Results were determined over the final 8-week strength phase of the program. Significantly greater increases in fat free mass (FFM), 1RM bench press, and 1RM leg press were noted for the short-rest group compared to those who took long rest periods. The researchers investigated a wide array of additional outcomes including power measures, which also generally favored the short rest group as well.

Based on these results, it would appear that limiting rest between sets is beneficial to enhancing strength and hypertrophy. The increase in FFM for the short-rest group was 1 kg vs just a 0.3 kg increase for the long-rest group. The effect size — a measure of the meaningfulness of the results — was 0.37 indicating a fairly small effect. That said, a difference of 0.7 kg (equating to ~1.5 pounds) could certainly be meaningful for those seeking to maximize hypertrophy — particularly over a fairly short period (8 weeks). The effect sizes for strength were fairly large (0.65 and 0.76 for the 1RM bench and squat, respectively). Combined, these findings indicate that muscular adaptations are enhanced by taking short rest periods between sets.

But…a closer scrutiny of the study’s methodology gives reason for caution when drawing conclusions.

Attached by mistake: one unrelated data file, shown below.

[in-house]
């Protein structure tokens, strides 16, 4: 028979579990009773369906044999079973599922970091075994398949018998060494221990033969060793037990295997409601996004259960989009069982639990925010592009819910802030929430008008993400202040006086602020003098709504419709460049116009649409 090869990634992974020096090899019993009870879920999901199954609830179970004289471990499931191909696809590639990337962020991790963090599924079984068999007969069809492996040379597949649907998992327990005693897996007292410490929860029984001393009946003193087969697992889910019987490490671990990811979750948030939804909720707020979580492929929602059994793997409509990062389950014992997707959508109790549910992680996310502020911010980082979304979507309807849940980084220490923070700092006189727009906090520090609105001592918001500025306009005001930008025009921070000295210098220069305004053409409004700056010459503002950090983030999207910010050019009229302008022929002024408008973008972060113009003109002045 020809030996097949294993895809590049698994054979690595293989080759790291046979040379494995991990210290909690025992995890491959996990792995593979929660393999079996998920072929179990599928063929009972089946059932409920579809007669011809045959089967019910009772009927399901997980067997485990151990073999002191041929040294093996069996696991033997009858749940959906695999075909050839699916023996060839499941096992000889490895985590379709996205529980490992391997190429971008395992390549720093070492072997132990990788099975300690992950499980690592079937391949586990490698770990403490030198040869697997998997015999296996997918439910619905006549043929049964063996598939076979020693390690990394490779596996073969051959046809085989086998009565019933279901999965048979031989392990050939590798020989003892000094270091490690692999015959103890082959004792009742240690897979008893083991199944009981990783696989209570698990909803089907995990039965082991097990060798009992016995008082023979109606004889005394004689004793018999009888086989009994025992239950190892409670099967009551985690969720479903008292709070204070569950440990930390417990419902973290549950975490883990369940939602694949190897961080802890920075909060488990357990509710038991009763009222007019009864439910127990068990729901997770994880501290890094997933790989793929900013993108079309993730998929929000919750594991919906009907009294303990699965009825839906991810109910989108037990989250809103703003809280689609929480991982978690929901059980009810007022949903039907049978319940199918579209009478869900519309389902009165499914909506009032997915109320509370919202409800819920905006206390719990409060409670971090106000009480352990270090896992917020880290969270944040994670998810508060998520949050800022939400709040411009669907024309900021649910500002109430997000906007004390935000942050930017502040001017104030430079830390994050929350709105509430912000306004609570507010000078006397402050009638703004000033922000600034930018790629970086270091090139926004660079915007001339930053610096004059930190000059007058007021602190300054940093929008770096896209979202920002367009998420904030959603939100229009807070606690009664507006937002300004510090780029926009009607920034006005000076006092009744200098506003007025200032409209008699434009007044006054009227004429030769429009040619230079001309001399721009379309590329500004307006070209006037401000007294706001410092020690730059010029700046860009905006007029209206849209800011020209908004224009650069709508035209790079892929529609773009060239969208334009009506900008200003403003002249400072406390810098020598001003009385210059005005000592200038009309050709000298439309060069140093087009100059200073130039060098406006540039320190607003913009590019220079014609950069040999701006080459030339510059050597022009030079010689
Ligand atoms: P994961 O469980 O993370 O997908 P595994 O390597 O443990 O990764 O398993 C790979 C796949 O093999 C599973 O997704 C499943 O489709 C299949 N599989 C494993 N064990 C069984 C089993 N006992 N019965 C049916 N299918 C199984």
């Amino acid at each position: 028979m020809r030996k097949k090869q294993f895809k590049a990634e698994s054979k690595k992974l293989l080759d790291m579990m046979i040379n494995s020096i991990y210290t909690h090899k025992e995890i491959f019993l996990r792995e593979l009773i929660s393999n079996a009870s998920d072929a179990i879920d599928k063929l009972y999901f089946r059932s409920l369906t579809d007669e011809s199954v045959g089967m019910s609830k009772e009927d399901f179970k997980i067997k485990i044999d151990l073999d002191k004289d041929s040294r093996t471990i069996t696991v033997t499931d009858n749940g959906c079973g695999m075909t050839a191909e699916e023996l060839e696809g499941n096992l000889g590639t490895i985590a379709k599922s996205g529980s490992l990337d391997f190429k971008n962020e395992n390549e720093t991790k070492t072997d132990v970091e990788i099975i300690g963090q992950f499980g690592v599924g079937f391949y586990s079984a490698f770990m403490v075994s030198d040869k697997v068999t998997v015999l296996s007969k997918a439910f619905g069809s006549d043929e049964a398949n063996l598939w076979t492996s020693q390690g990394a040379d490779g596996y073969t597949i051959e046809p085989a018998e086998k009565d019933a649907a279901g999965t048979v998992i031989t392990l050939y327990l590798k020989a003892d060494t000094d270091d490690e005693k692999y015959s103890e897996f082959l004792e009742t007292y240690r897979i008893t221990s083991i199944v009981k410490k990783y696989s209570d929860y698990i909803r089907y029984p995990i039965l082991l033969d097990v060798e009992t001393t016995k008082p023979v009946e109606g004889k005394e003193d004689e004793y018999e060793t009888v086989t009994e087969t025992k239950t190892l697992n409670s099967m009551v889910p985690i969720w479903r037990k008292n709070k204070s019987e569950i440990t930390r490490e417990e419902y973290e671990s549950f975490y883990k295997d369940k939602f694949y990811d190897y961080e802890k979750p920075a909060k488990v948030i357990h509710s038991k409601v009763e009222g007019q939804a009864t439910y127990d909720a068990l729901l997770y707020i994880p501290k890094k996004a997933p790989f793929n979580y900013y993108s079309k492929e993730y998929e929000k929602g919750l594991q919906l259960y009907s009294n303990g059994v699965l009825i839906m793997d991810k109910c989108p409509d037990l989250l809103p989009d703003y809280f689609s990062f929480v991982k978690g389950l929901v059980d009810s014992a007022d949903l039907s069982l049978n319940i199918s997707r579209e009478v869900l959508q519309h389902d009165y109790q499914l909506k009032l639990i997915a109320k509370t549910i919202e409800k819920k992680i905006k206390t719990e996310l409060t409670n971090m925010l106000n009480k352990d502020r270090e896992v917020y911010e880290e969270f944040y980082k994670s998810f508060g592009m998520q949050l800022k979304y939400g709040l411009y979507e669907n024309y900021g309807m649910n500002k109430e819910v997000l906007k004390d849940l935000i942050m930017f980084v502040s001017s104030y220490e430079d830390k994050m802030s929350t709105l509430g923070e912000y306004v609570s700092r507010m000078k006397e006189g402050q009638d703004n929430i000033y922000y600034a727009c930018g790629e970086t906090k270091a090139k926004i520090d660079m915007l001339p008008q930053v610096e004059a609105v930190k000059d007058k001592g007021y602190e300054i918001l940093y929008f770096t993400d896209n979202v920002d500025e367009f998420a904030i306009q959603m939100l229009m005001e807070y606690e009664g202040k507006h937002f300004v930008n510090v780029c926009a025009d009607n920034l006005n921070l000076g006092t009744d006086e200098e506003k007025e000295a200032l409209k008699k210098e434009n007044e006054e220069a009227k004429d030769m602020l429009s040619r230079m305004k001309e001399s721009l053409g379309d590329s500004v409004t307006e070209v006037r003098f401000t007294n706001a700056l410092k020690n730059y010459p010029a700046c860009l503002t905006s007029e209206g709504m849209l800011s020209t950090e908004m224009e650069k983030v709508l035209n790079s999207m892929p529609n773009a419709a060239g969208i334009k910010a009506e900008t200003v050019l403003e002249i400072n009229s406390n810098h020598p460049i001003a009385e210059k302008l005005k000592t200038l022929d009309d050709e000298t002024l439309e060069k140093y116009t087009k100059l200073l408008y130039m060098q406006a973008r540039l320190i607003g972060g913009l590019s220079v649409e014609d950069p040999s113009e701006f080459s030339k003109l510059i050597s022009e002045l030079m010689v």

First and foremost, the researchers used DXA to measure body composition. The authors reported results for FFM, which as stated were higher for the short rest group. However, FFM encompasses all tissues in the body other than fat mass. This includes bone, connective tissue, and importantly water. You can probably rule out any differences associated with bone and connective tissue, which almost certainly would be minimal over an 8 week resistance training in terms of contribution to body mass. However, variances in water weight could easily have accounted for a large portion of the the reported 0.7 kg difference in FFM. It’s curious why the researchers did not choose to quantify the subject’s segmental muscle mass. There are equations that can be employed with DXA to obtain these values, which would have given a better sense as to true increases in muscle. Unfortunately, the reported data do not allow for a true understanding of changes in the lean component of body composition between groups.